wrong; but in so far as they admit that the system may be right under given circumstances, or that slaves may be held under it without guilt, we agree.
I stand, therefore, committed to the affirmative of the question, both in regard to the principle and to the institution, and hence proceed to discuss the question:
I. Is the abstract principle of domestic slavery right or wrong?
I have already noticed that the public mind has been so long abused on this subject, that it is usual for highly intelligent persons, who have no idea of affirming that the slaveholder is necessarily a sinner, to allow that slaveholding is wrong in principle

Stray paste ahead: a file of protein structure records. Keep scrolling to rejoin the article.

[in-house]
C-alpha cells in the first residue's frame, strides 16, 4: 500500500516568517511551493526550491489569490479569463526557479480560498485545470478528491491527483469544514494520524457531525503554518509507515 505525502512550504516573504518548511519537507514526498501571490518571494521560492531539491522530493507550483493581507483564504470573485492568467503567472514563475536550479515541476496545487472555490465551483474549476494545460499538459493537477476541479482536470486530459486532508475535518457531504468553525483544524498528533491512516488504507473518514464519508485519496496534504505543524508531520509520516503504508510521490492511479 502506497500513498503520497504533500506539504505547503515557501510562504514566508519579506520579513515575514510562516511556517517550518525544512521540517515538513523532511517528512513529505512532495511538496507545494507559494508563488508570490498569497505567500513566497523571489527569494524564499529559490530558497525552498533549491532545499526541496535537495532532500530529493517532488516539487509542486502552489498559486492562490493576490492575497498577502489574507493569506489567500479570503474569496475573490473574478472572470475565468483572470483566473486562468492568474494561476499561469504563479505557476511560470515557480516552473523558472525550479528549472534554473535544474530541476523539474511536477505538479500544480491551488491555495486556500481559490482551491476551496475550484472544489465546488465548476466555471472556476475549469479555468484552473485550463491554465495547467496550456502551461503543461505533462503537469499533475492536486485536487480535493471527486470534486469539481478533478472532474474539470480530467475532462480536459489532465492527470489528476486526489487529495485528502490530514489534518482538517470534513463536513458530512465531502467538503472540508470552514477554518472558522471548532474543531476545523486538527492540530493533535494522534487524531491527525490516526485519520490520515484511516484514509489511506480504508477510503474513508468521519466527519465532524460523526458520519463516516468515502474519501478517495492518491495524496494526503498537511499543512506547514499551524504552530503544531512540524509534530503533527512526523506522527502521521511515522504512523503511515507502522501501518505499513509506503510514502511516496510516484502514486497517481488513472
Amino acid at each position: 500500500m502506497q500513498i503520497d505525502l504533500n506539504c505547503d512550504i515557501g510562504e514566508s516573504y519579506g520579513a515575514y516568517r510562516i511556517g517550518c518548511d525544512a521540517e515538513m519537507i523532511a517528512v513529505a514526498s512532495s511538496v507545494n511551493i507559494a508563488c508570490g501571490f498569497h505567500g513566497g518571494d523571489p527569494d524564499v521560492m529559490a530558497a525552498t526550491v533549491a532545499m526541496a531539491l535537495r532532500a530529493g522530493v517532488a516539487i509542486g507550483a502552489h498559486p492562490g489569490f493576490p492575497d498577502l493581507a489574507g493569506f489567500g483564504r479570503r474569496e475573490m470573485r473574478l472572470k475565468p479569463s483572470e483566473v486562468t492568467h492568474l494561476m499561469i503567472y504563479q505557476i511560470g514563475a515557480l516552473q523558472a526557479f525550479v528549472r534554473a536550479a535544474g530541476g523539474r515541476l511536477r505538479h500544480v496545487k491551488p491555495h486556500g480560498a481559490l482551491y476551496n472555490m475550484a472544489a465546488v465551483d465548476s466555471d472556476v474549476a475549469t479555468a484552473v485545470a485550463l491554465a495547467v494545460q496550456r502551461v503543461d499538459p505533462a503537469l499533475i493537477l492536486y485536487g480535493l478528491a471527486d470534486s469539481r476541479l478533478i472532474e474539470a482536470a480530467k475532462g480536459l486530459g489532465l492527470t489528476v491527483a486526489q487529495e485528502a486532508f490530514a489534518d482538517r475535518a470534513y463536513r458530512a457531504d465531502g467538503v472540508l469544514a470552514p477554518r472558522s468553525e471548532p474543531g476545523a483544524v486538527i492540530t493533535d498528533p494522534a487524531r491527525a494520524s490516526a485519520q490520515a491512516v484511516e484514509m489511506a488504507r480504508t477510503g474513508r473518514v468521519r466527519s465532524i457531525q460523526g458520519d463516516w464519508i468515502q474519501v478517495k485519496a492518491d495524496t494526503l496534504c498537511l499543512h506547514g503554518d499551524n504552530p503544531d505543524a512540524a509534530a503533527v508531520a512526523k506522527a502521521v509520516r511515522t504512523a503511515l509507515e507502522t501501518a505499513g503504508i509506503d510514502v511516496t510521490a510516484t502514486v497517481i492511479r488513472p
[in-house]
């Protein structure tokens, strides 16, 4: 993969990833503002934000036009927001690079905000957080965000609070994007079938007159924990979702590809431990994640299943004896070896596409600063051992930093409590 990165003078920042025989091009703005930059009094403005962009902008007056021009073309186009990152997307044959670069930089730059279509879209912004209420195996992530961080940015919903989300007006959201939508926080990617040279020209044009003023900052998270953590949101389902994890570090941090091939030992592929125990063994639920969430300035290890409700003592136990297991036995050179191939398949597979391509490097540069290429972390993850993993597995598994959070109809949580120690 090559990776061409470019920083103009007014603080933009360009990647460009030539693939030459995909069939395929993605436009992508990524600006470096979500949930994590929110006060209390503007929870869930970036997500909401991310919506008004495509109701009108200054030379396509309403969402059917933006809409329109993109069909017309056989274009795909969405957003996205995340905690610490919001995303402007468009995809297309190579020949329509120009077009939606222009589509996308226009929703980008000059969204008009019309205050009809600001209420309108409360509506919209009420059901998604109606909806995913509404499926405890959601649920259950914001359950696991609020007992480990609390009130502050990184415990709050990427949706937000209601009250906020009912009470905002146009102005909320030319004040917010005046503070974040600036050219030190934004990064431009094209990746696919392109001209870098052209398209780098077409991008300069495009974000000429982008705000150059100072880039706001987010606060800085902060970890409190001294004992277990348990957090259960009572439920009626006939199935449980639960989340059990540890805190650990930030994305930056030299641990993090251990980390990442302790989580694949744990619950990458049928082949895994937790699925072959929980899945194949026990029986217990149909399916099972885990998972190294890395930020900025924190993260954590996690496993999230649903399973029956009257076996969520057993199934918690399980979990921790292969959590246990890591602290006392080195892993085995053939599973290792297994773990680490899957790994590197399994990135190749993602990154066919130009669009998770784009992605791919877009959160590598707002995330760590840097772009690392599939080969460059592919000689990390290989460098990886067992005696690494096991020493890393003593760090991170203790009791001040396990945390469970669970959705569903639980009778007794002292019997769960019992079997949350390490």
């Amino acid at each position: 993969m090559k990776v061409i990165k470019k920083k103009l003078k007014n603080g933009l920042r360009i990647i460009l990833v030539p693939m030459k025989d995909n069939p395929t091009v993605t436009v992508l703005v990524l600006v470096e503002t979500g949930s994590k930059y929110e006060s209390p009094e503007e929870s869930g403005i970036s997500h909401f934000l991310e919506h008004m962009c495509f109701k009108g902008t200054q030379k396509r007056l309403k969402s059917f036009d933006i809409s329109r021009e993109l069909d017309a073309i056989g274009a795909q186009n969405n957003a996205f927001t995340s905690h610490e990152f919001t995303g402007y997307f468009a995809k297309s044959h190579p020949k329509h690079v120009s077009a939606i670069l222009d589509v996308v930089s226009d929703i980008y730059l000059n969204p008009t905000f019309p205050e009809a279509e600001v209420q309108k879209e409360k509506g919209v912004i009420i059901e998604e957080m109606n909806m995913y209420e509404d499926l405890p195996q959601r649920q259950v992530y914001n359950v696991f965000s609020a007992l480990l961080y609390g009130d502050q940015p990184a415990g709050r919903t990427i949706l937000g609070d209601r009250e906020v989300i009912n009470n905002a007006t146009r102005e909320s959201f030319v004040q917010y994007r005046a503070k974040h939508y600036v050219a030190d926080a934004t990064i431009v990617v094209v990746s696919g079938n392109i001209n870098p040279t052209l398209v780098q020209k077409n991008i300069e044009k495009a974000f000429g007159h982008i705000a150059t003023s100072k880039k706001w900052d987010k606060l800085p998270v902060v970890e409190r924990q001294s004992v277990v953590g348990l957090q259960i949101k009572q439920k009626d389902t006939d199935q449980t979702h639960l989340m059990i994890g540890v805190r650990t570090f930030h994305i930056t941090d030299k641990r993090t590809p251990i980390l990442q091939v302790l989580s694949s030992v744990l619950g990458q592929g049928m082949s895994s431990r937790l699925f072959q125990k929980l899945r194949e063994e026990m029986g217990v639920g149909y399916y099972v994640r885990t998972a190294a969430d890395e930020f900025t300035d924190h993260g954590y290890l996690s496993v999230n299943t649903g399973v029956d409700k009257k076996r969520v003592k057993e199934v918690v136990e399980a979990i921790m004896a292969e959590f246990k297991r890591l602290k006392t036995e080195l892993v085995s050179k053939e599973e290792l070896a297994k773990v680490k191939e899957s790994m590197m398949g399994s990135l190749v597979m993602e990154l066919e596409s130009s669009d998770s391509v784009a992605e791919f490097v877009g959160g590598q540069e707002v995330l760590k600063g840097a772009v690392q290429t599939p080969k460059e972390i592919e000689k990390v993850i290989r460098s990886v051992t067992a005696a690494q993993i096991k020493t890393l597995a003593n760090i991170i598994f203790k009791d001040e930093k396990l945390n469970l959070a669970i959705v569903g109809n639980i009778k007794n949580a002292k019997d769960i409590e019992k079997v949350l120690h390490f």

. But this, to say the least, is a strange abuse of terms.
The right or wrong of an action, in itself considered, is determined by the principle
which it envelops, and the moral character of the actor
is determined by his intention in the performance, or by his voluntary or involuntary ignorance of the principle.
It is reasonable, therefore, to infer that the public attach no well-defined meaning to the phrase, the abstract principle of slavery
. Its definite meaning, however, is indispensable in this investigation; and, indeed, on all occasions, if we would speak correctly, and avoid misapplication of this term.